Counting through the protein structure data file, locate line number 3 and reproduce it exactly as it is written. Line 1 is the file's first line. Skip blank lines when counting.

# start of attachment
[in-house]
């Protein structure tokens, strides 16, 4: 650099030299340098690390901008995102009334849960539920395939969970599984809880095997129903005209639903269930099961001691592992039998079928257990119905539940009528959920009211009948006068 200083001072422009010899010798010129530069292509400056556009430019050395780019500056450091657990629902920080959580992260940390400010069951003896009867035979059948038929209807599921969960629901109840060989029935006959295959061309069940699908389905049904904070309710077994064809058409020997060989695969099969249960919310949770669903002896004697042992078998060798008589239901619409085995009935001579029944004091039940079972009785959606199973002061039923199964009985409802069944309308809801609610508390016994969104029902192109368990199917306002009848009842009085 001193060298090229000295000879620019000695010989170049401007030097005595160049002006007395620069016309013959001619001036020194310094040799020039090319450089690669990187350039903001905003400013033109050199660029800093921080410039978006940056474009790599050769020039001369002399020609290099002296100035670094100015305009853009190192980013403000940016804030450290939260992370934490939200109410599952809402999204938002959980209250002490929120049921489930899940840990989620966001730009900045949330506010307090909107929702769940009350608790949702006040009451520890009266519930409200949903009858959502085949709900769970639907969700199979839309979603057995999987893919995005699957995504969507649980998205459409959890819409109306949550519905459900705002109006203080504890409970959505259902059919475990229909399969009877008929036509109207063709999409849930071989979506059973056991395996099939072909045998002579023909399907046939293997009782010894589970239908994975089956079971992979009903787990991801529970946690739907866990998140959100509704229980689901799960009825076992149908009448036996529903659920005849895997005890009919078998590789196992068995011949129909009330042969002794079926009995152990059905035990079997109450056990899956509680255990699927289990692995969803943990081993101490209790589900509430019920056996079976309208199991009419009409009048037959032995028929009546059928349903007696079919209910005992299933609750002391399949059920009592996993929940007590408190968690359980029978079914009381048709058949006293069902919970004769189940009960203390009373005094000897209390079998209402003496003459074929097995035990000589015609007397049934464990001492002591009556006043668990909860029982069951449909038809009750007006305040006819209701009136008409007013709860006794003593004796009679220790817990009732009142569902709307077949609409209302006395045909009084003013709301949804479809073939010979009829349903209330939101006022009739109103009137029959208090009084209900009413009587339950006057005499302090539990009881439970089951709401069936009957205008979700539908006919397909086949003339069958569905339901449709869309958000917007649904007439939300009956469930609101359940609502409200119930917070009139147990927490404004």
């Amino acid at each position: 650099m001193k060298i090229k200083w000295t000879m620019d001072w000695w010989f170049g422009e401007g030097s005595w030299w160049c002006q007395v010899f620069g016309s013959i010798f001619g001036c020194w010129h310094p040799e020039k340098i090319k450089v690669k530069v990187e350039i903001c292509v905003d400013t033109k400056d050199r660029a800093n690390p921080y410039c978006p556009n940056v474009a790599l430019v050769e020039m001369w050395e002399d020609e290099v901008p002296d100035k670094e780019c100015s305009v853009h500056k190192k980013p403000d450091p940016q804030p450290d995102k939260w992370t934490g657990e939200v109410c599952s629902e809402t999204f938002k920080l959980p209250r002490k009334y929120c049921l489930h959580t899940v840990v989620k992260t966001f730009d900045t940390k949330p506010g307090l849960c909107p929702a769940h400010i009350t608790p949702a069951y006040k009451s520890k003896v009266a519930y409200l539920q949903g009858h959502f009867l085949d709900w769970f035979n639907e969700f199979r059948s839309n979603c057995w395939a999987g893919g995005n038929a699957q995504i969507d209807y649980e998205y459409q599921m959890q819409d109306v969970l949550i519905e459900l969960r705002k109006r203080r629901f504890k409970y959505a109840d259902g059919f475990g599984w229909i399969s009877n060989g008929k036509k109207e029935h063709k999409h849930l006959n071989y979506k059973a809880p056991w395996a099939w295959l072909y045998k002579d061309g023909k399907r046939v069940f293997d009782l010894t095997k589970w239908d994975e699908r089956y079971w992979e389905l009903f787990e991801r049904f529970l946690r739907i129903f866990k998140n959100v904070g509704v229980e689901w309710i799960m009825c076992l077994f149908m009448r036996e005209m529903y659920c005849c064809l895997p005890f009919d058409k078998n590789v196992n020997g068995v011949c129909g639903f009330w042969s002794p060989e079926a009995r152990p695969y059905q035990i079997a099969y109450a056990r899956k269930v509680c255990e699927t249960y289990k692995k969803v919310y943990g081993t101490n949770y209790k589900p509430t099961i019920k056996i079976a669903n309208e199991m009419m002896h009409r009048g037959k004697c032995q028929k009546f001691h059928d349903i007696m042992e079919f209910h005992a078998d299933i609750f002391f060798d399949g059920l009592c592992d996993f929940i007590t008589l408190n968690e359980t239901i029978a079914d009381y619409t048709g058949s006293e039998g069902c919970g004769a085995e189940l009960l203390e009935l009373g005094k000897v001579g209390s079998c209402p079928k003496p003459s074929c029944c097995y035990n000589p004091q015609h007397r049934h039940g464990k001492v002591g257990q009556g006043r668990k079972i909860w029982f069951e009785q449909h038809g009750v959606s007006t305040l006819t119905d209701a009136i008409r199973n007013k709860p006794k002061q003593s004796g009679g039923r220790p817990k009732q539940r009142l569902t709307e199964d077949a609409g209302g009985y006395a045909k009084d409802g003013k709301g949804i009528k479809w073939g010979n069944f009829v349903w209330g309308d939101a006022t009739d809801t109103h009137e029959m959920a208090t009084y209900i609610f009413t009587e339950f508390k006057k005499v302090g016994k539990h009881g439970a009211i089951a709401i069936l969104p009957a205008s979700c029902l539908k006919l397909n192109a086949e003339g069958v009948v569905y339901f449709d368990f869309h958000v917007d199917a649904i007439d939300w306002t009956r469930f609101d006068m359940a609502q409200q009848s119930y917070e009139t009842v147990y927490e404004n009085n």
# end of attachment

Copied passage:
């Amino acid at each position: 650099m001193k060298i090229k200083w000295t000879m620019d001072w000695w010989f170049g422009e401007g030097s005595w030299w160049c002006q007395v010899f620069g016309s013959i010798f001619g001036c020194w010129h310094p040799e020039k340098i090319k450089v690669k530069v990187e350039i903001c292509v905003d400013t033109k400056d050199r660029a800093n690390p921080y410039c978006p556009n940056v474009a790599l430019v050769e020039m001369w050395e002399d020609e290099v901008p002296d100035k670094e780019c100015s305009v853009h500056k190192k980013p403000d450091p940016q804030p450290d995102k939260w992370t934490g657990e939200v109410c599952s629902e809402t999204f938002k920080l959980p209250r002490k009334y929120c049921l489930h959580t899940v840990v989620k992260t966001f730009d900045t940390k949330p506010g307090l849960c909107p929702a769940h400010i009350t608790p949702a069951y006040k009451s520890k003896v009266a519930y409200l539920q949903g009858h959502f009867l085949d709900w769970f035979n639907e969700f199979r059948s839309n979603c057995w395939a999987g893919g995005n038929a699957q995504i969507d209807y649980e998205y459409q599921m959890q819409d109306v969970l949550i519905e459900l969960r705002k109006r203080r629901f504890k409970y959505a109840d259902g059919f475990g599984w229909i399969s009877n060989g008929k036509k109207e029935h063709k999409h849930l006959n071989y979506k059973a809880p056991w395996a099939w295959l072909y045998k002579d061309g023909k399907r046939v069940f293997d009782l010894t095997k589970w239908d994975e699908r089956y079971w992979e389905l009903f787990e991801r049904f529970l946690r739907i129903f866990k998140n959100v904070g509704v229980e689901w309710i799960m009825c076992l077994f149908m009448r036996e005209m529903y659920c005849c064809l895997p005890f009919d058409k078998n590789v196992n020997g068995v011949c129909g639903f009330w042969s002794p060989e079926a009995r152990p695969y059905q035990i079997a099969y109450a056990r899956k269930v509680c255990e699927t249960y289990k692995k969803v919310y943990g081993t101490n949770y209790k589900p509430t099961i019920k056996i079976a669903n309208e199991m009419m002896h009409r009048g037959k004697c032995q028929k009546f001691h059928d349903i007696m042992e079919f209910h005992a078998d299933i609750f002391f060798d399949g059920l009592c592992d996993f929940i007590t008589l408190n968690e359980t239901i029978a079914d009381y619409t048709g058949s006293e039998g069902c919970g004769a085995e189940l009960l203390e009935l009373g005094k000897v001579g209390s079998c209402p079928k003496p003459s074929c029944c097995y035990n000589p004091q015609h007397r049934h039940g464990k001492v002591g257990q009556g006043r668990k079972i909860w029982f069951e009785q449909h038809g009750v959606s007006t305040l006819t119905d209701a009136i008409r199973n007013k709860p006794k002061q003593s004796g009679g039923r220790p817990k009732q539940r009142l569902t709307e199964d077949a609409g209302g009985y006395a045909k009084d409802g003013k709301g949804i009528k479809w073939g010979n069944f009829v349903w209330g309308d939101a006022t009739d809801t109103h009137e029959m959920a208090t009084y209900i609610f009413t009587e339950f508390k006057k005499v302090g016994k539990h009881g439970a009211i089951a709401i069936l969104p009957a205008s979700c029902l539908k006919l397909n192109a086949e003339g069958v009948v569905y339901f449709d368990f869309h958000v917007d199917a649904i007439d939300w306002t009956r469930f609101d006068m359940a609502q409200q009848s119930y917070e009139t009842v147990y927490e404004n009085n």